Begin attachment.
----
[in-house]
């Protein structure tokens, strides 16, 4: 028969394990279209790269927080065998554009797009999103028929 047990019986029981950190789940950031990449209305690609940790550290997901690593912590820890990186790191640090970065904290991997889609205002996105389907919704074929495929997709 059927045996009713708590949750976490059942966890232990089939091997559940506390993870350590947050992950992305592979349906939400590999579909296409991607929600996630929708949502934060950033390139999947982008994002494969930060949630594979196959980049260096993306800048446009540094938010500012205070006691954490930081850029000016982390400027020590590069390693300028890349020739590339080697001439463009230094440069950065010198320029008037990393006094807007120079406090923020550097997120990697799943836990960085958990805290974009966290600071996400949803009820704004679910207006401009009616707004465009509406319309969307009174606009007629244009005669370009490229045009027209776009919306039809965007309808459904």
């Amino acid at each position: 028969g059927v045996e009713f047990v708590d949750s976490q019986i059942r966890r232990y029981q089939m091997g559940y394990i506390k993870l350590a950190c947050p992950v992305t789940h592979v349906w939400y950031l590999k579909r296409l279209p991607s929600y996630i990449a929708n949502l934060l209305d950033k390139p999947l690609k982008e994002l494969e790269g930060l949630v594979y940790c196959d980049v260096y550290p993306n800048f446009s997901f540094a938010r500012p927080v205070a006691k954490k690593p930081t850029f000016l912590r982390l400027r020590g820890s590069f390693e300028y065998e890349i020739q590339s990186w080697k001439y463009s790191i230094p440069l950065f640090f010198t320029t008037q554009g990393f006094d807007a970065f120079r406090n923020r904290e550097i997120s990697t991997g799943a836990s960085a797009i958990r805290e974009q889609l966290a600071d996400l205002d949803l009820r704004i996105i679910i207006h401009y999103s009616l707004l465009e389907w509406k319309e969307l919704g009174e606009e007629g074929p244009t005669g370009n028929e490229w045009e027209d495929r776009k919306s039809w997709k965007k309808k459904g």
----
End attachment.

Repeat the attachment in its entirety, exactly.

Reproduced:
[in-house]
């Protein structure tokens, strides 16, 4: 028969394990279209790269927080065998554009797009999103028929 047990019986029981950190789940950031990449209305690609940790550290997901690593912590820890990186790191640090970065904290991997889609205002996105389907919704074929495929997709 059927045996009713708590949750976490059942966890232990089939091997559940506390993870350590947050992950992305592979349906939400590999579909296409991607929600996630929708949502934060950033390139999947982008994002494969930060949630594979196959980049260096993306800048446009540094938010500012205070006691954490930081850029000016982390400027020590590069390693300028890349020739590339080697001439463009230094440069950065010198320029008037990393006094807007120079406090923020550097997120990697799943836990960085958990805290974009966290600071996400949803009820704004679910207006401009009616707004465009509406319309969307009174606009007629244009005669370009490229045009027209776009919306039809965007309808459904």
């Amino acid at each position: 028969g059927v045996e009713f047990v708590d949750s976490q019986i059942r966890r232990y029981q089939m091997g559940y394990i506390k993870l350590a950190c947050p992950v992305t789940h592979v349906w939400y950031l590999k579909r296409l279209p991607s929600y996630i990449a929708n949502l934060l209305d950033k390139p999947l690609k982008e994002l494969e790269g930060l949630v594979y940790c196959d980049v260096y550290p993306n800048f446009s997901f540094a938010r500012p927080v205070a006691k954490k690593p930081t850029f000016l912590r982390l400027r020590g820890s590069f390693e300028y065998e890349i020739q590339s990186w080697k001439y463009s790191i230094p440069l950065f640090f010198t320029t008037q554009g990393f006094d807007a970065f120079r406090n923020r904290e550097i997120s990697t991997g799943a836990s960085a797009i958990r805290e974009q889609l966290a600071d996400l205002d949803l009820r704004i996105i679910i207006h401009y999103s009616l707004l465009e389907w509406k319309e969307l919704g009174e606009e007629g074929p244009t005669g370009n028929e490229w045009e027209d495929r776009k919306s039809w997709k965007k309808k459904g």